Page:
Last Monday I reported on an Englishman who received a two year prison sentence for possession of an air rifle without the proper licenses. Mind you, these are the same air rifles that you or I could buy at Walmart or through the mail or internet. The only requirement might be proof of age in some jurisdictions.
Now comes a story from the Moscow Times about how air gun pellets have virtually vanished from the shelves of stores in Moscow. This was in response to an “unofficial” request from the Interior Ministry to stop sales of air gun pellets until they can finish registering owners.
|Customers in a Moscow gun shop examining air pistols|
The Russian Duma at the request of the Interior Ministry passed laws regarding air guns this past summer according to the Moscow Times.
Foreigners are barred from owning lethal weapons and air guns. But Russians who cannot own lethal weapons have been snapping up air guns in recent years.
The bill passed last summer tightens regulations in the field, obliging prospective buyers to undergo police-supervised training and purchase special boxes with locks to store the weapons. The law also places limits on the sale of air guns.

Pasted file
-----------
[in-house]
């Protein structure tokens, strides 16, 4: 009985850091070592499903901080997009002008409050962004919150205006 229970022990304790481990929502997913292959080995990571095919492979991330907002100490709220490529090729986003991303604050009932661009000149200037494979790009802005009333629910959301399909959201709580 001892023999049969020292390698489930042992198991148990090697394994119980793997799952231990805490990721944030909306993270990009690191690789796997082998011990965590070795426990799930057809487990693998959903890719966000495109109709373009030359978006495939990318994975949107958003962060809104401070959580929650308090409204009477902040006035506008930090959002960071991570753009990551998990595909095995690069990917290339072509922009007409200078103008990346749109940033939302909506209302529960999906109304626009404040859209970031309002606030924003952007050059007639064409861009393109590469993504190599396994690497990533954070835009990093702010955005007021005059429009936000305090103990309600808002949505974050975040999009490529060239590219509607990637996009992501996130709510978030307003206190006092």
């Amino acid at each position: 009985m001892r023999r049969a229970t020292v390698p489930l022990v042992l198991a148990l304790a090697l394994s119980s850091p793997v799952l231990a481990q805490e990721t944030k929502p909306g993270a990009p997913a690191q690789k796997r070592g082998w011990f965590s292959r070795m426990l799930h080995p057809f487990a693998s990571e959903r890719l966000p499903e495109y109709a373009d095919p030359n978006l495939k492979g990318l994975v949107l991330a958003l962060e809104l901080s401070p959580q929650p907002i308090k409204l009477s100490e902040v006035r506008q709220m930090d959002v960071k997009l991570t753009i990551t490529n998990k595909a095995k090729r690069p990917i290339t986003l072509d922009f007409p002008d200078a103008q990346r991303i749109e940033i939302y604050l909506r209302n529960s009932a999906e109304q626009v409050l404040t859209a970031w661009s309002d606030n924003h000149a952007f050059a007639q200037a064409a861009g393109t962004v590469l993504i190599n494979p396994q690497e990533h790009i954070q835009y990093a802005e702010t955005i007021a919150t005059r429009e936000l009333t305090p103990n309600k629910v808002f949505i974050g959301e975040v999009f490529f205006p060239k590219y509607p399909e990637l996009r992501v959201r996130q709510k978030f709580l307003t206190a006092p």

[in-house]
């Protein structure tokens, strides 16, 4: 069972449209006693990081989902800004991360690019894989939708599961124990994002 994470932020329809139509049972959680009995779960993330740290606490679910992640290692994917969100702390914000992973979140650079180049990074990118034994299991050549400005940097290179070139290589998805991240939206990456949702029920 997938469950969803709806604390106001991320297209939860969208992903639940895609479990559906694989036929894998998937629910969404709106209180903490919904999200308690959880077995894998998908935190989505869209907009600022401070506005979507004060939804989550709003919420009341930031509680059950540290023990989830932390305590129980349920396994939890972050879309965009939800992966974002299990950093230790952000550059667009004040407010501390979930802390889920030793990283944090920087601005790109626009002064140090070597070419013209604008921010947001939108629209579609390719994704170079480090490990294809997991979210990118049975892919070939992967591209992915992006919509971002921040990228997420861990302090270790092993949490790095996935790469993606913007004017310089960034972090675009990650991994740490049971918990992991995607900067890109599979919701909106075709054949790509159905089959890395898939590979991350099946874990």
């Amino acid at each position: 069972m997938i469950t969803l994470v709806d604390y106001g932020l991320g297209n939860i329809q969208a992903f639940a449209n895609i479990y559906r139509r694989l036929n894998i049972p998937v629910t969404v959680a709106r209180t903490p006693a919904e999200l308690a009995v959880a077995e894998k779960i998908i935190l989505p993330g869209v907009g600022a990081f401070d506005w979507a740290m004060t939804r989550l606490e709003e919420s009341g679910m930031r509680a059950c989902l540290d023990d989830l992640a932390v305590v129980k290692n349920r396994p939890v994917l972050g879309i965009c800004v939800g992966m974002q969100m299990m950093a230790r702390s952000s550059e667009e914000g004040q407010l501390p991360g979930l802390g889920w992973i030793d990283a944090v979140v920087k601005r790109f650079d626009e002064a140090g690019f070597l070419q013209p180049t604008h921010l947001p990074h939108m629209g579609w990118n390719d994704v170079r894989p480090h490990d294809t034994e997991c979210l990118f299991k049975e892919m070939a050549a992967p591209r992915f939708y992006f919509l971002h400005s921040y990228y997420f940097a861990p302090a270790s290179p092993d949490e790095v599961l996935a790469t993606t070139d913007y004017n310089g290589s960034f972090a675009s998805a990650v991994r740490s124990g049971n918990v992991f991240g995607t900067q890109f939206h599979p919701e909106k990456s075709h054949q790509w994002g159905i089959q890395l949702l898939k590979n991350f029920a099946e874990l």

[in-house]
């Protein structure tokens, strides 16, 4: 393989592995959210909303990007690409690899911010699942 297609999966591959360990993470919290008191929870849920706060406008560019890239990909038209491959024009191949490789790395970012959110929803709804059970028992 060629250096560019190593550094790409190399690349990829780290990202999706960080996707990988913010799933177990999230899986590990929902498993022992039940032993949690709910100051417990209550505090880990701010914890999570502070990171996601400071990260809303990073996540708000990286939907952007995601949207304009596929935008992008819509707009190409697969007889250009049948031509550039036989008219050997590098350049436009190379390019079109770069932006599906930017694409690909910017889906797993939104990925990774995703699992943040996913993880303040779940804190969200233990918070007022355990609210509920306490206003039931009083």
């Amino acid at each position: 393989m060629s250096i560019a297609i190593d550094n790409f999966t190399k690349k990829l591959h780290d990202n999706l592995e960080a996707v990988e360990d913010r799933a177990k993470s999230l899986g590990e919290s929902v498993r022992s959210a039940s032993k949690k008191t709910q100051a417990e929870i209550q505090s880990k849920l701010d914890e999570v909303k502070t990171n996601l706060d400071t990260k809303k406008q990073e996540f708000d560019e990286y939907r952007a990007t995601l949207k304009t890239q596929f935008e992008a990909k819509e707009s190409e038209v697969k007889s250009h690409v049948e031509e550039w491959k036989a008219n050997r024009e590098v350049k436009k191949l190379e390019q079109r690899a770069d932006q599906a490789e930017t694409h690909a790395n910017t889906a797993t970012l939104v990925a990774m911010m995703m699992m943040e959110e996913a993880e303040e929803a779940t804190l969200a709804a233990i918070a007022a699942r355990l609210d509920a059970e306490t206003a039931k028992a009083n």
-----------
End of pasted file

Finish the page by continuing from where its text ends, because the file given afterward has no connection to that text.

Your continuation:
But the Interior Ministry has said it would push for a blanket ban on air guns, insisting that their non-lethality status encourages abuse that can actually result in deaths.
A spokesman for the Interior Ministry denies that there is an unofficial ban saying that those properly licensed to own air guns can obtain ammo in Moscow. Outside of Moscow, the Interior Ministry request is being ignored according to many sources.
There are Russian groups fighting back on this de facto ban.
But the current ban on ammunition represents an abuse of power by the Interior Ministry, said Sergei Zainullin, deputy head of the All-Russia Association of Civilian Weapons’ Owners.
“The right to bear arms is an unalienable one, just like property rights, and can only be limited through legislation, not emotions,” Zainullin said by telephone Sunday.
I’m glad to hear that there is organized opposition to this. However, I have to wonder how effective it can be in Putin’s Russia.
As an odd postscript to this story, the Moscow Times reports there was a bill introduced in the Duma by a group of legislators from the Kemerovo region that would issue air guns to ambulance workers for protection. It makes me think of the old saying about bringing a knife to a gun fight. Perhaps with all the millions of Makarovs sitting in military warehouses in Russia, they could be issued something a bit more effective than a pellet gun in order to protect themselves.